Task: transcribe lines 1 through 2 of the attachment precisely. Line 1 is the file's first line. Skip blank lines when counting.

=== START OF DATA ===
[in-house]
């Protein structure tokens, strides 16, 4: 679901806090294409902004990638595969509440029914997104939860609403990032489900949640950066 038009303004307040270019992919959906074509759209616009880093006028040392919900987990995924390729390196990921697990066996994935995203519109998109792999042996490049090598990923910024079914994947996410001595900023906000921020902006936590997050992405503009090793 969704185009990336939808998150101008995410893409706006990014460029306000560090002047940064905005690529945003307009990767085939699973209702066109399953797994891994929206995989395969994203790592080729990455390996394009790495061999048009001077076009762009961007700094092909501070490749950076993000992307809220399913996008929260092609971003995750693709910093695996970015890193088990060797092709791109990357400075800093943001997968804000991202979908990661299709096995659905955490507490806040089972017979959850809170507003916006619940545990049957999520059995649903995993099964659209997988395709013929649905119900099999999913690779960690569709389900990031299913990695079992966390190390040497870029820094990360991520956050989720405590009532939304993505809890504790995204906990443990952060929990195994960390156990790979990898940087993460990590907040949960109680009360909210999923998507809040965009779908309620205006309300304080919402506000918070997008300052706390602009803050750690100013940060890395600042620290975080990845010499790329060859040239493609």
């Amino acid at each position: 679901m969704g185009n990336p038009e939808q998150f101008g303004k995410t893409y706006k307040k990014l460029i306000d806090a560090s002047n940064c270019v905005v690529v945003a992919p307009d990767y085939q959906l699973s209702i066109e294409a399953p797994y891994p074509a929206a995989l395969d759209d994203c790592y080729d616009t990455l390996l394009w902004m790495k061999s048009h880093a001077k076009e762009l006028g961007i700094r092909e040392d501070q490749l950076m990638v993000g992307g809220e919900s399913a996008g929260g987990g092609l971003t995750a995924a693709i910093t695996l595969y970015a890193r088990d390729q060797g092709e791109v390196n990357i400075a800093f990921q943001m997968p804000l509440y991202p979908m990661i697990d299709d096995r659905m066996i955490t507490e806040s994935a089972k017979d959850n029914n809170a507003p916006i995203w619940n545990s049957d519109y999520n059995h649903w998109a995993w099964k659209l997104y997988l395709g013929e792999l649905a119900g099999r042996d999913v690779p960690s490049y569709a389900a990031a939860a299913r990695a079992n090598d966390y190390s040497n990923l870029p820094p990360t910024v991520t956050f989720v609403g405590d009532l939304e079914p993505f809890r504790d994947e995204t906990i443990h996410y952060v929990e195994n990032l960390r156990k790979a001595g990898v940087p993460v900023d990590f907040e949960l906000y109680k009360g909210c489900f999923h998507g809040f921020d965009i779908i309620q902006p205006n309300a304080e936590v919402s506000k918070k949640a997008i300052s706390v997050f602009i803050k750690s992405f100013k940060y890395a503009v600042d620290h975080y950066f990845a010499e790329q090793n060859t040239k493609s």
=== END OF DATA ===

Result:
[in-house]
């Protein structure tokens, strides 16, 4: 679901806090294409902004990638595969509440029914997104939860609403990032489900949640950066 038009303004307040270019992919959906074509759209616009880093006028040392919900987990995924390729390196990921697990066996994935995203519109998109792999042996490049090598990923910024079914994947996410001595900023906000921020902006936590997050992405503009090793 969704185009990336939808998150101008995410893409706006990014460029306000560090002047940064905005690529945003307009990767085939699973209702066109399953797994891994929206995989395969994203790592080729990455390996394009790495061999048009001077076009762009961007700094092909501070490749950076993000992307809220399913996008929260092609971003995750693709910093695996970015890193088990060797092709791109990357400075800093943001997968804000991202979908990661299709096995659905955490507490806040089972017979959850809170507003916006619940545990049957999520059995649903995993099964659209997988395709013929649905119900099999999913690779960690569709389900990031299913990695079992966390190390040497870029820094990360991520956050989720405590009532939304993505809890504790995204906990443990952060929990195994960390156990790979990898940087993460990590907040949960109680009360909210999923998507809040965009779908309620205006309300304080919402506000918070997008300052706390602009803050750690100013940060890395600042620290975080990845010499790329060859040239493609």